Without chords, where would we be? Chords give the music we love structure and identity. They help us to understand music and write it in a way that is consistent, systematic, and has a sense of logic to it. Many of us know minor chords to be sad or dark sounding, and they are also widely used to give music a sense of contrast and tension when juxtaposed with major chords.
The G minor chord is just one of many that you’ll need to learn as a beginner to the ukulele. By mastering as many chords as you can, you’ll empower yourself to play the widest possible range of repertoire on the uke. So, why not add Gm to your growing list of ukulele chords? Our guide discusses the way the chord is constructed, some different ways to play the chord, and some songs that use the chord that you can play along to.
Looking for more chords? Check out our guide >>> Easy Ukulele Chords for Beginners to Learn First
Like all minor chords, Gm is based on a minor triad. Minor triads consist of a root note, minor third, and perfect fifth. Contrast this with major triads, which have a major third instead of a minor third. The difference between a minor and major third is only a semitone, but this completely changes the way the chord sounds.
The chord of g minor is made up of the notes G, Bb, and D. Note that this isn’t the only way to play the Gm chord, though. Any given chord could have dozens of potential voicings, which are simply different ways to play a particular chord. Despite only having four strings, this is true of the ukulele, too. In the next section, we cover some of the different Gm voicings for the uke.
How to Play the Gm Ukulele Chord
The standard Gm chord shape for the ukulele is fortunately not too complicated to learn or master, though it may look somewhat awkward at first. To play this chord, leave the G string open. Then, fret the C string at the second fret with your second finger, the E string at the third fret with your third finger, and the A string at the first fret with your first finger.
Some beginners to the ukulele may struggle with this chord due to tensing up their fretting hand too much while playing. This usually happens because the chord shape feels awkward to play to begin with, which causes some people to overcompensate.
If this is the case for you, we’d recommend that you try to remember to keep your hand as relaxed as possible. Practice the fingering for the chord often, so that muscle memory kicks in when you try to play the chord. This can also help you to feel more relaxed and play better.
Gm Chord Variation #1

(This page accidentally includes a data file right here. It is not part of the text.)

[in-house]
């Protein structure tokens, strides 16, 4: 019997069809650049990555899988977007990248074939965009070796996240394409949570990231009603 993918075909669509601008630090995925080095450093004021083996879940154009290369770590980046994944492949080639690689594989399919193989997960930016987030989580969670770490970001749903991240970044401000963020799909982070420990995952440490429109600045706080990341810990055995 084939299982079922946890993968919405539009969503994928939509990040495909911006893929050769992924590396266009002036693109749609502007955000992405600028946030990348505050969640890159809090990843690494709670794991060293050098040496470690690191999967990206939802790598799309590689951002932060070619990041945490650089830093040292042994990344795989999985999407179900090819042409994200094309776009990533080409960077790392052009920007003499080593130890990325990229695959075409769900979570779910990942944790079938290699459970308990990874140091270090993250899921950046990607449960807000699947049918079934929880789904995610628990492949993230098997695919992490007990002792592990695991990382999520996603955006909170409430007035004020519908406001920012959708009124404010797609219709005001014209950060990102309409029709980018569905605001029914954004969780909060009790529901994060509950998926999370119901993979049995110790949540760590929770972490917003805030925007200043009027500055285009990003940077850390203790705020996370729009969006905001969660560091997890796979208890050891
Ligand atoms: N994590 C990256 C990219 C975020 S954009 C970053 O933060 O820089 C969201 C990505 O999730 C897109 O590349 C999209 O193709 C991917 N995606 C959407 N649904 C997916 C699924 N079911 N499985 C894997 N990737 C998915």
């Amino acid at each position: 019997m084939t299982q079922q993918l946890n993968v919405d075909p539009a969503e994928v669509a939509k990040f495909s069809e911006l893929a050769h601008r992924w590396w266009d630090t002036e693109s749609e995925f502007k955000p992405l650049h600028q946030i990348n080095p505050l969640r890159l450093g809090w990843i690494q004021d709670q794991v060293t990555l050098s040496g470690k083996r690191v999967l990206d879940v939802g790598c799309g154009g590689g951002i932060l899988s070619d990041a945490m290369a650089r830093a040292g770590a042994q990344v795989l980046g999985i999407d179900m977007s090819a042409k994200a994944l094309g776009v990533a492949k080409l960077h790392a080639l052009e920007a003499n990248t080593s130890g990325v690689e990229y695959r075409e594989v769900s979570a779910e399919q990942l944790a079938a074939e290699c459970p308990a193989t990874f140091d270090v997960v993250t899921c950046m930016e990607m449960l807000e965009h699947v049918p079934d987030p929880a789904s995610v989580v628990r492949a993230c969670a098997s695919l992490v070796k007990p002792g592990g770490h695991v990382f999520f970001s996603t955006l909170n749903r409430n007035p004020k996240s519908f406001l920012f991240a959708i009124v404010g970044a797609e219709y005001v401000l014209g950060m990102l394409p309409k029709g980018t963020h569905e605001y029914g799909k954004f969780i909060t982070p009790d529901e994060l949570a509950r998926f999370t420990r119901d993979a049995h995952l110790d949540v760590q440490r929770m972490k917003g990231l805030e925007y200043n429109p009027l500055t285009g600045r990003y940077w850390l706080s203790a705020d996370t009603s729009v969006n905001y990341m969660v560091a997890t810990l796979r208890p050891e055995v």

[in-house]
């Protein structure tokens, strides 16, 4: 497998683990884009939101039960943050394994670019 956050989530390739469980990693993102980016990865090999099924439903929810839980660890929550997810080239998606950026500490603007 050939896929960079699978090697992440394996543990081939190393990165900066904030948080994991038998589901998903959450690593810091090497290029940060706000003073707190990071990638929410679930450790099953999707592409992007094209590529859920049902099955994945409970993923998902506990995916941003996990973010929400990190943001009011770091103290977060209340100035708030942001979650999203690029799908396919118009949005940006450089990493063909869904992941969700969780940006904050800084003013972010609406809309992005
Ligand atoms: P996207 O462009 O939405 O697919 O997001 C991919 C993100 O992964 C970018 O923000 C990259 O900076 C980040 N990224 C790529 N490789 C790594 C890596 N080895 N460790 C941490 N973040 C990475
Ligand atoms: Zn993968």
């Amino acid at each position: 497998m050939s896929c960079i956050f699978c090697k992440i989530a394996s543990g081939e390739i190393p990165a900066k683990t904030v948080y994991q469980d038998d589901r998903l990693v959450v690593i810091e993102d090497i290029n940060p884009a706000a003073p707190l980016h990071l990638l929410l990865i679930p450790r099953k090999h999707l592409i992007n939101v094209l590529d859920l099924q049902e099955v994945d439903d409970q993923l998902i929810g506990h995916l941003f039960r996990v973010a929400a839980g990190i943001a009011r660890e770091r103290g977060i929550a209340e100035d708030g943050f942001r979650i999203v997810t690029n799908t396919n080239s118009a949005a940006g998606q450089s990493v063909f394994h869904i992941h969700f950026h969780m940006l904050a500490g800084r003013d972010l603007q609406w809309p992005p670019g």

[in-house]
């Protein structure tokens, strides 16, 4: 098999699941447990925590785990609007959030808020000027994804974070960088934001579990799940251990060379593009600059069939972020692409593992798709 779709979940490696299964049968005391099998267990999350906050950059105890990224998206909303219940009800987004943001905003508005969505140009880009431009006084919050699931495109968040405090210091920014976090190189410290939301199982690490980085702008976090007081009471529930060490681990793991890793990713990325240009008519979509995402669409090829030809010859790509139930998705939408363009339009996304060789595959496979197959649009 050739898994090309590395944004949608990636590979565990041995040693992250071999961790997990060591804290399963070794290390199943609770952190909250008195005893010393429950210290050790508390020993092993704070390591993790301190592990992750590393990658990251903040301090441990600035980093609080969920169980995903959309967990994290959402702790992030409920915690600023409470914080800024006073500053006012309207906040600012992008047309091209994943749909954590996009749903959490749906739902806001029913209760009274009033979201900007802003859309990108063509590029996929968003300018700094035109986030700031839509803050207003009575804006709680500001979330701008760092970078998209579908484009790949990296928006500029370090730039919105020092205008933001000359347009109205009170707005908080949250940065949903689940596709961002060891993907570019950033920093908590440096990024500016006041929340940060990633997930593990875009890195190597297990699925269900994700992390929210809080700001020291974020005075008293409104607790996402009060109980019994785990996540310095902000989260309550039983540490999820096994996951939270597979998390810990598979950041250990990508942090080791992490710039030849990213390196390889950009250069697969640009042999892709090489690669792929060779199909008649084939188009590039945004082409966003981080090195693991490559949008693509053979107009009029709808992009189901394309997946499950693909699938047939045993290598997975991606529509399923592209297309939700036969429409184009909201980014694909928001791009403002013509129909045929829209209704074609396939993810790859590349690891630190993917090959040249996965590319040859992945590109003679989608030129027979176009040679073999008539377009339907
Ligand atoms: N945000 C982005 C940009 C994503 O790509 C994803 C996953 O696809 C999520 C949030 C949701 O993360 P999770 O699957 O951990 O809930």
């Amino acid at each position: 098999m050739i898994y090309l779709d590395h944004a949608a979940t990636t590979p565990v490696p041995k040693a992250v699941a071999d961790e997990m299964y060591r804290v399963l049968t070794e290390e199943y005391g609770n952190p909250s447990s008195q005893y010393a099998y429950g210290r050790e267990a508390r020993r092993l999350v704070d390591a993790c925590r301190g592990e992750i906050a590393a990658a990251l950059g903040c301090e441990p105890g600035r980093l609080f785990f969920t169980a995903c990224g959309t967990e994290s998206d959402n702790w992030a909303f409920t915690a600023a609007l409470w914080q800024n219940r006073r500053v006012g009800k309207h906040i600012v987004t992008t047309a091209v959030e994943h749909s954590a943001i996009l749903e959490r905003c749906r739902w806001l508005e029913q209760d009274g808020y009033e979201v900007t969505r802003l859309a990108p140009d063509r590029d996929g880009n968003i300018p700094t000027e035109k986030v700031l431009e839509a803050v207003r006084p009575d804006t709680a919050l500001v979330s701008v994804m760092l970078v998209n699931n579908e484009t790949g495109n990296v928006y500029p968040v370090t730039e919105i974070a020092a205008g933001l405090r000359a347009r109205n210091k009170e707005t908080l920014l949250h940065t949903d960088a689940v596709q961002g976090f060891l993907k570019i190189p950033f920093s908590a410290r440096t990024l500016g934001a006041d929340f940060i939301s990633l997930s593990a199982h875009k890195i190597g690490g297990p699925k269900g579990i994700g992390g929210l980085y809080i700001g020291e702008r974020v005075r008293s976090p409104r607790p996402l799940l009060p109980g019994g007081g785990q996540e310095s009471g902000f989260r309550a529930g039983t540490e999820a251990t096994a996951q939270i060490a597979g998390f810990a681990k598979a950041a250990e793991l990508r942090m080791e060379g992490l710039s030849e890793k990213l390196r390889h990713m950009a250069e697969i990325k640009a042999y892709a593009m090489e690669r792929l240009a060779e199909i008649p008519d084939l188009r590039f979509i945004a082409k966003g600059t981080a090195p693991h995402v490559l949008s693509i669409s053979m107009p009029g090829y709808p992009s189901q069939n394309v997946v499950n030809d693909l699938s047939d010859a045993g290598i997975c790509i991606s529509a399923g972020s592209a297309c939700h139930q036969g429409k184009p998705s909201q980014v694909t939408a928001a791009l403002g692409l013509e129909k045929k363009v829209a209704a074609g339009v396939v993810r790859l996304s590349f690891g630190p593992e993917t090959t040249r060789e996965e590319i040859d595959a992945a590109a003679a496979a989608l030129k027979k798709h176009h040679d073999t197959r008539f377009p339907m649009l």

This variation on the standard Gm ukulele chord is a very common shape on the instrument, which is why the sooner you’re able to master it, the better. You’d be amazed by how many different chords you can play simply by moving this shape around the fretboard.
To play this chord, fret the G string at the seventh fret with your third finger, the C string at the seventh fret with your fourth finger, the E string at the sixth fret with your second finger, and the A string at the fifth fret with your first finger.
This particular chord shape may also prove difficult if you have too much tension in your fretting hand. So, again, try to keep your hand as relaxed as possible while still accurately playing the instrument.
Gm Chord Variation #2
We’ve chosen to include this variation on the Gm chord too. The combination of being played higher up the neck while retaining the open G string gives it an interesting quality. To play this chord, fret the C string at the seventh fret with your third finger, the E string at the sixth fret with your second finger, and the A string at the fifth fret with your first finger. Keep the G string open.
More Gm Chord Variations
Songs that Use the Gm Ukulele Chord
- Chris Isaak – Wicked Game: With perhaps one of the most iconic melodies of all time, Wicked Game by Chris Isaak is a truly beguiling piece of music. Its alluring, haunting harmony is largely held together by the Gm chord.
- Black Sabbath – Solitude: In contrast to their headbanging metal hits, Black Sabbath’s Solitude is a wonderful showcase for the band’s mellower, subtler side. The Gm chord features heavily in this song, too.
- Etta James – I’d Rather Go Blind: Etta James’ brutally honest song of betrayal and jealousy I’d Rather Go Blind proves an interesting juxtaposition to the largely saccharine music her peers in popular music were releasing at the time. The Gm chord is used to great effect in I’d Rather Go Blind, as well.